The birthrate among Ethiopians in Israel decreased by a dramatic 50% in the last decade, and Israeli journalist Gal Gabai wanted to know why. She investigated the issue for “Vacuum,” her documentary series on Israeli Educational Television, and she discovered some things that left her very uncomfortable — and will surely leave others equally so.Let's go back to January 2010.
Health officials in Israel are subjecting many female Ethiopian immigrants to a controversial long-term birth control drug in what Israeli women's groups allege is a racist policy to reduce the number of black babies. The contraceptive, known as Depo Provera, which is given by injection every three months, is considered by many doctors as a birth control method of last resort because of problems treating its side effects.Look how it came to light.
Women's groups were alerted to the widespread use of Depo Provera in the Ethiopian community in 2008 when Rachel Mangoli, who runs a day care centre for 120 Ethiopian children in Bnei Braq, a suburb of Tel Aviv, observed that she had received only one new child in the previous three years. "I started to think about how strange the situation was after I had to send back donated baby clothes because there was no one in the community to give them to," she said.Depo Provera is controversial? Boy howdy. It causes, among other nastinesses, osteoporosis.
She approached a local health clinic serving the 55 Ethiopian families in Bnei Braq and was told by the clinic manager that they had been instructed to administer Depo Provera injections to the women of child-bearing age, though he refused to say who had issued the order. Ms Mangoli, who interviewed the women, said: "They had not been told about alternative forms of contraception or about the side effects or given medical follow-ups." The women complained of a wide range of side effects associated with the drug, including headaches, abdominal pain, fatigue, nausea, loss of libido and general burning sensations.
On the plus side, one doesn't need to remember to take it.
Back to the new documentary:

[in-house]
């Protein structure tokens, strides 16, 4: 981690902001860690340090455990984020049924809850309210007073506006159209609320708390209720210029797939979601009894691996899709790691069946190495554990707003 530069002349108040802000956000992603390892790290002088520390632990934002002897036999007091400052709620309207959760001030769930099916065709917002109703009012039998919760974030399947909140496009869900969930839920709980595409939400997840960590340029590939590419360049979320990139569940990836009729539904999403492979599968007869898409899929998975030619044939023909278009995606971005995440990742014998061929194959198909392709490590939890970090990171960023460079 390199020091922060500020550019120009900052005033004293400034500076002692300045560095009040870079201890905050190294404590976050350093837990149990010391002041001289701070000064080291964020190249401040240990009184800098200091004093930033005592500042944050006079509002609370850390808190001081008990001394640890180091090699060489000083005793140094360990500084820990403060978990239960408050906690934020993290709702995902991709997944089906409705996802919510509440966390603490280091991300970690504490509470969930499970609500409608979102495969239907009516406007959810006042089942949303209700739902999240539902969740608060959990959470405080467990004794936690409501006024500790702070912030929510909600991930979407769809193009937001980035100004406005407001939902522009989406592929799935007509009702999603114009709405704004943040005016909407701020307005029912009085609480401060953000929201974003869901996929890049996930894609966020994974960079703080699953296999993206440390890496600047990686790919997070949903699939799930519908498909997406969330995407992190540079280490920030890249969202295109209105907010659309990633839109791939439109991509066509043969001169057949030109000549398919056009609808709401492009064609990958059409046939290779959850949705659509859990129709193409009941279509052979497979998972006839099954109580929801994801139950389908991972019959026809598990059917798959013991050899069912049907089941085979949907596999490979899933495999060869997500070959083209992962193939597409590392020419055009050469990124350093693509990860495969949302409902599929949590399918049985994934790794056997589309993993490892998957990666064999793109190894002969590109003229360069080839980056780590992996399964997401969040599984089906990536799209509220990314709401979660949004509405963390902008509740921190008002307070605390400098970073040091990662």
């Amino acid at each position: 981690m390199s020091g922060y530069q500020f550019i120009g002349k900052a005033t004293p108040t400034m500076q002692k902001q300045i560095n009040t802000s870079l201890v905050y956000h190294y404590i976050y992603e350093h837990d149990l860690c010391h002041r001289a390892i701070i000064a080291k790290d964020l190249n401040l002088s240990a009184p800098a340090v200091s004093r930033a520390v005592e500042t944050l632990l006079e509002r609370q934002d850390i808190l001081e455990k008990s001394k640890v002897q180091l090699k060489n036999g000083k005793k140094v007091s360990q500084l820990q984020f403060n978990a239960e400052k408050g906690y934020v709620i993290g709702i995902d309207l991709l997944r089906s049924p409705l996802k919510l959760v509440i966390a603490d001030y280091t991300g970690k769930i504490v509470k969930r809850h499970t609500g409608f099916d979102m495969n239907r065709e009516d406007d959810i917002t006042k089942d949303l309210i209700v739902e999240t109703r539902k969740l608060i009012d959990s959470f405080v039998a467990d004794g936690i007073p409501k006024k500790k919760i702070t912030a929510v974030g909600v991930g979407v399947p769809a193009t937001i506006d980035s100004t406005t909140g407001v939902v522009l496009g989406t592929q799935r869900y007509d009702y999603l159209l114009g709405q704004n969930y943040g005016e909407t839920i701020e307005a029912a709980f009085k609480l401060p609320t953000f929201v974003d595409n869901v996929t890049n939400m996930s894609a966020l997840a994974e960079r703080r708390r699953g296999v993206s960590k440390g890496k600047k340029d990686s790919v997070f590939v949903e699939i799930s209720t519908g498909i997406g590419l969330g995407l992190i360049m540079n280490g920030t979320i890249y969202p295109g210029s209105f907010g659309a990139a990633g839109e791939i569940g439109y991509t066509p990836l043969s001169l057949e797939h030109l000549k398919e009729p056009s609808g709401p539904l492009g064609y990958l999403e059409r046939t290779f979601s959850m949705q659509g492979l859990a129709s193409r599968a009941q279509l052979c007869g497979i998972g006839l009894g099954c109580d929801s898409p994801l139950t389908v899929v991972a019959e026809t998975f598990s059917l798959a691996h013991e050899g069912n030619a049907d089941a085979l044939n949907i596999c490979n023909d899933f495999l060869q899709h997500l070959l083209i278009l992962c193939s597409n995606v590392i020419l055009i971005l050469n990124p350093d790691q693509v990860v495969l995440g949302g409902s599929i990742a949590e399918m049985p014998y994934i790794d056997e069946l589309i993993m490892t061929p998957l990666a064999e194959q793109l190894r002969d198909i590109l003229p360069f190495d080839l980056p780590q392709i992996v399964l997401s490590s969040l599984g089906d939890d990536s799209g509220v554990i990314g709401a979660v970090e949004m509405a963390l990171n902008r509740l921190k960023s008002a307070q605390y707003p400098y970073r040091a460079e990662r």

Some of the women interviewed said they were told that birth control pills were not suitable for them because they were not capable of remembering to take them daily. Video shot with a hidden camera during an Israeli health clinic visit by an Ethiopian immigrant, during which she gets a Depo-Provera shot, indeed documents healthcare providers expressing this exact opinion of Ethiopian women.From the 2010 story:
Figures show that 57 per cent of Depo Provera users in Israel are Ethiopian, even though the community accounts for less than two per cent of the total population. About 90,000 Ethiopians have been brought to Israel under the Law of Return since the 1980s, but their Jewishness has subsequently been questioned by some rabbis and is doubted by many ordinary Israelis.That percentage is kind of amazing, isn't it?
Health care providers were told that injectable b.c. was preferred by Ethiopian women, but a survey in Ethiopia reported that of women using b.c. there, 75% of them used oral contraception. The Pill.
Moreover, isn't Israel worried about population decline? Yes, it is.
This policy appears to conflict with the stated goals of the country's Demography Council, a group of experts charged with devising ways to persuade Jewish women to have more babies. The council was established in response to what is widely seen in Israel as a "demographic war" with Palestinians, or the need to maintain a Jewish majority in the region despite high Palestinian birth rates. In a speech marking the council's reconvening in 2002, the then social welfare minister, Shlomo Benizri, referred to "the beauty of the Jewish family that is blessed with many children".
We've blogged about Israeli pro-natalism and its desire to encourage some marriages over others.
And, it seems, there is some history to this sort of thing. From the 2010 article again:
Yali Hashash, a researcher at Haifa University, said attempts to restrict Ethiopian women's fertility echoed practices used against Jewish women who immigrated to Israel from such Arab countries as Iraq, Yemen and Morocco in the state's early years, in the 1950s and 1960s. Many, she said, had been encouraged to fit IUDs when the device was still experimental because Israel's leading gynecologists regarded Arab Jews as "primitive" and incapable of acting "responsibly".
What an ugly stew. Vulnerable women, not particularly welcomed, pressured into a dangerous regime of stringent birth control that contradicts stated population policy.
One's gotta ask: why?
Not very many credible answers, are there?
And this is Canada's great friend. You know, the one we'd apparently go to war over.
“Canada and Israel share a bond of friendship and are allies in the democratic family of countries,” International Development Minister Julian Fantino said in a statement released by Israel’s embassy in Ottawa.Wonder if Canada also supports coerced contraception for *some* Israelis?